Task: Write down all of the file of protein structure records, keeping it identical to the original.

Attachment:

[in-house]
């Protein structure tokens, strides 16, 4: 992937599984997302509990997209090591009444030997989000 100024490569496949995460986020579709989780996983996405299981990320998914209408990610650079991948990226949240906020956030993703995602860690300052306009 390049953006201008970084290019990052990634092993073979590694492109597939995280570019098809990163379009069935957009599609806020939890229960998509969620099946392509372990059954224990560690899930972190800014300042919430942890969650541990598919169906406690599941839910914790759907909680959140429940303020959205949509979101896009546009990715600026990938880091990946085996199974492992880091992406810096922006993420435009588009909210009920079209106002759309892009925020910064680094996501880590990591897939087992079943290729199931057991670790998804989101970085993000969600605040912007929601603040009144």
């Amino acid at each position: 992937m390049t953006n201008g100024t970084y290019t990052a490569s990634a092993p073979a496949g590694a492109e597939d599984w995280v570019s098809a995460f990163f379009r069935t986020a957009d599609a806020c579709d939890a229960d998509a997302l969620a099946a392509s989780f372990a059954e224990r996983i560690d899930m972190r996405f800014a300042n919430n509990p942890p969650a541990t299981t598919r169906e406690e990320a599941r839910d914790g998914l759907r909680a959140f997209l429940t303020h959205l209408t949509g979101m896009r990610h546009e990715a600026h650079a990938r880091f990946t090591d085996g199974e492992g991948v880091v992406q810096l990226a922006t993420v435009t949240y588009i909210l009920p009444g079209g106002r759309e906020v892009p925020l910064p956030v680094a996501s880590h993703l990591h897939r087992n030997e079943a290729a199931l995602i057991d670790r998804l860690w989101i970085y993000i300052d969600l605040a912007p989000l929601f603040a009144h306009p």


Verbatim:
[in-house]
């Protein structure tokens, strides 16, 4: 992937599984997302509990997209090591009444030997989000 100024490569496949995460986020579709989780996983996405299981990320998914209408990610650079991948990226949240906020956030993703995602860690300052306009 390049953006201008970084290019990052990634092993073979590694492109597939995280570019098809990163379009069935957009599609806020939890229960998509969620099946392509372990059954224990560690899930972190800014300042919430942890969650541990598919169906406690599941839910914790759907909680959140429940303020959205949509979101896009546009990715600026990938880091990946085996199974492992880091992406810096922006993420435009588009909210009920079209106002759309892009925020910064680094996501880590990591897939087992079943290729199931057991670790998804989101970085993000969600605040912007929601603040009144």
């Amino acid at each position: 992937m390049t953006n201008g100024t970084y290019t990052a490569s990634a092993p073979a496949g590694a492109e597939d599984w995280v570019s098809a995460f990163f379009r069935t986020a957009d599609a806020c579709d939890a229960d998509a997302l969620a099946a392509s989780f372990a059954e224990r996983i560690d899930m972190r996405f800014a300042n919430n509990p942890p969650a541990t299981t598919r169906e406690e990320a599941r839910d914790g998914l759907r909680a959140f997209l429940t303020h959205l209408t949509g979101m896009r990610h546009e990715a600026h650079a990938r880091f990946t090591d085996g199974e492992g991948v880091v992406q810096l990226a922006t993420v435009t949240y588009i909210l009920p009444g079209g106002r759309e906020v892009p925020l910064p956030v680094a996501s880590h993703l990591h897939r087992n030997e079943a290729a199931l995602i057991d670790r998804l860690w989101i970085y993000i300052d969600l605040a912007p989000l929601f603040a009144h306009p």